After the Soviet Union broke up in 1991, the directors of the nuclear weapons laboratories on both sides quickly got together to work on securing nuclear weapons and the materials they are made from. They were supported by their governments. NATO helped. The cooperation was a marvelous thing to see and to experience. I had a small part in dealing with leftover Soviet nuclear problems.
In 1998, I traveled to Estonia to help deal with a former Soviet uranium-processing plant. I’ve written up my experience. Siegfried Hecker, the director of the Los Alamos National Laboratory and a primary mover in the lab-to-lab cooperation, has collected the experiences of many participants in a two-volume set, Doomed to Cooperate. He has also set up a website for more information, which is where my story appears.
Check it out. The top photos are mine, of one part of the site in 1998 and in 2011.
Russia has been violating the Intermediate Nuclear Forces (INF) Treaty, but the United States won’t say exactly what the violation is. The INF Treaty prohibits intermediate-range missiles with nuclear warheads. Back in the 1980s, both the US and Russia had such missiles aimed at each other in Europe. The problem with missiles like this is that there is no warning time whatsoever, and thus a heavy motive to strike the other party first. James Action suggests a strategy for getting the treaty back on track. Top photo from here: Soviet inspectors and their American escorts standing among dismantled Pershing II missiles in Colorado as other missile components are destroyed nearby under the INF Treaty, January 1989. Read More
Almost immediately after Robert Mueller was named as special prosecutor, Wikileaks released something about him delivering highly enriched uranium to Russia when he was FBI director. And it’s secret! Scary, right?
Dmitry Gorenburg comments on the Russian military. He recently attended the Moscow Conference on International Security (MCIS). He also happened to see part of a rehearsal for the May 9 military parade. He links his photos and videos of that event here.
Gorenburg kindly shares slides from MCIS and a few comments on them. Links to them follow.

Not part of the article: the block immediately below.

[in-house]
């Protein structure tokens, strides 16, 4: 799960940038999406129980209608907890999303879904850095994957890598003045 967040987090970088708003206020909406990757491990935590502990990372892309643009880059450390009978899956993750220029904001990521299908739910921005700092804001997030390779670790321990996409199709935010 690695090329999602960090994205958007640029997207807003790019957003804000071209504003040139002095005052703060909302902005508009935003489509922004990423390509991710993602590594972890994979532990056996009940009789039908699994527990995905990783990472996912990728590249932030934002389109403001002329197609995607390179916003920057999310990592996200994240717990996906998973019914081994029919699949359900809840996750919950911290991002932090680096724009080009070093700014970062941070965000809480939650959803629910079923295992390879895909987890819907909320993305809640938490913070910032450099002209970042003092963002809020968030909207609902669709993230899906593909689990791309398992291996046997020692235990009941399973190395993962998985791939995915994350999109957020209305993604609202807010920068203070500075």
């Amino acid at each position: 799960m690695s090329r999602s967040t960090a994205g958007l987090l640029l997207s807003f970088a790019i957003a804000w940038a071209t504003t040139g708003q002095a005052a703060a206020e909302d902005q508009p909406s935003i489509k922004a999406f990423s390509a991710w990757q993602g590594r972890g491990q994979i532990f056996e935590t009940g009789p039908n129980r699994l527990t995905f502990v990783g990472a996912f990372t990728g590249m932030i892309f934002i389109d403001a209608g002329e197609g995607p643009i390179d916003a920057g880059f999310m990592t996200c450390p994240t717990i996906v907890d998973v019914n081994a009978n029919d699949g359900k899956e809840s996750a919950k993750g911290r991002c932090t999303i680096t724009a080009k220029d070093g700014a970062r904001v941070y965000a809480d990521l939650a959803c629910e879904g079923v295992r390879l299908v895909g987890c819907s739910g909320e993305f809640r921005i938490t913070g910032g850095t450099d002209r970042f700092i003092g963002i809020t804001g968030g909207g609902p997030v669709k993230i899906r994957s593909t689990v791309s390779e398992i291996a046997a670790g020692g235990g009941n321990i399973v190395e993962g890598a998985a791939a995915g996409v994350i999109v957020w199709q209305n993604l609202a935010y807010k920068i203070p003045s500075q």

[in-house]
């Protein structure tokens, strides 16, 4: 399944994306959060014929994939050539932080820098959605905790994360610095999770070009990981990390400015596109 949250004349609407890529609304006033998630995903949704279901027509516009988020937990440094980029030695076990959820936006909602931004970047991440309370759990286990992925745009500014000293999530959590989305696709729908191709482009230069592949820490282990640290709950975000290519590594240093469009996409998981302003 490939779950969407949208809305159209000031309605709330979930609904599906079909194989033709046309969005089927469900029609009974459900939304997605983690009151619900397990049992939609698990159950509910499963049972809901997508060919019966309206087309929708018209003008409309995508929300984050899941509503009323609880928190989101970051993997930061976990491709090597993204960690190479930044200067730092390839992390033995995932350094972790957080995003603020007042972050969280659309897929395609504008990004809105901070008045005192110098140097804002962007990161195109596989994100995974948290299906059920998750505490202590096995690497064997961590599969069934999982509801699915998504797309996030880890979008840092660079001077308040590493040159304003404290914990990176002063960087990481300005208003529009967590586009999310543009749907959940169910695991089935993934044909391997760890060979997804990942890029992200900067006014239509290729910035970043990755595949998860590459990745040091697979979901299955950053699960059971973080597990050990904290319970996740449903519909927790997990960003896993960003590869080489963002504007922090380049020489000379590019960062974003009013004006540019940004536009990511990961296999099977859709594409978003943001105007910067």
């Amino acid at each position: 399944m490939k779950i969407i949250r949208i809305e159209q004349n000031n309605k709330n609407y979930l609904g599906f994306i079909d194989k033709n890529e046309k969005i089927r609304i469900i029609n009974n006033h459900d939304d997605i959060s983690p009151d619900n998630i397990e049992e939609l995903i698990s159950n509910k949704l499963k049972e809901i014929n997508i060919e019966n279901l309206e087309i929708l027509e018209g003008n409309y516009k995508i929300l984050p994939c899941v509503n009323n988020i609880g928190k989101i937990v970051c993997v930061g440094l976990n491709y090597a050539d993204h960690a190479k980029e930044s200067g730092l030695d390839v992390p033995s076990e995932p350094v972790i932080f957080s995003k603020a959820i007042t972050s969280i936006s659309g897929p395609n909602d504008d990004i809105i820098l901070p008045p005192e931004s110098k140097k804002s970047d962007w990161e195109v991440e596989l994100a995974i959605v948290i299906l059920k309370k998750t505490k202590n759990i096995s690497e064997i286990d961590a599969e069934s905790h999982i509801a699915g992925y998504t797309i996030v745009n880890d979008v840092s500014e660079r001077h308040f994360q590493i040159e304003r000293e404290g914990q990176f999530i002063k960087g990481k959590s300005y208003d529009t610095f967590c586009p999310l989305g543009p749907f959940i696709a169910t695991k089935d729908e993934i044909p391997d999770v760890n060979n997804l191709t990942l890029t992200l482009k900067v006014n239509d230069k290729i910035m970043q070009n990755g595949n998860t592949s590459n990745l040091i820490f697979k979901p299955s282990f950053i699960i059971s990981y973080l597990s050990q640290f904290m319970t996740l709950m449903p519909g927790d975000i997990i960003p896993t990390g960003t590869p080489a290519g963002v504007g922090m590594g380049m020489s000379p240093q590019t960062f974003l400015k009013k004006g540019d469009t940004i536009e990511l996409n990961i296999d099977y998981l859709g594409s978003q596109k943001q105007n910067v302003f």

A devoted corps of North Korea watchers analyzes information coming out of North Korea on its missile and nuclear tests. I sometimes chime in, but missiles are not my thing. Much of the conversation takes place on Twitter, so you can see people figuring things out in real time.
First, a summary of this latest test. It seems to have been a successful test of an intermediate-range ballistic missile that North Korea is calling the Hwasong-12. This article summarizes the early information and analysis and links to many of the people who participate in those discussions. Read More
There is a lot going on in the world beyond the United States. The problems that Donald Trump is inflicting on the country are severe, but we need to continue to be aware of the rest of the world. Read More
A tunnel collapsed in the 200 Area of Washington State’s Hanford Reservation. The 200 Area is where fuel elements from Hanford’s reactors were processed to recover the plutonium that went into American nuclear weapons. I was not aware of an underground rail system there. The system is probably in the 200 area only because the reactors are much too far away to make an underground system possible. Read More
David Albright offers an estimate of North Korea’s nuclear weapons that is not too far from mine. As he notes, any estimates have uncertainties upon uncertainties.
President Donald Trump’s bluster at North Korea has died down, but it could start up again at any time. Since North Korea’s nuclear weapons, or the threat of them, figure in the situation, we now need the best estimates possible.
Although Albright’s estimates are only slightly higher than mine, there are other considerations that I took into account implicitly. This post makes those considerations explicit. Read More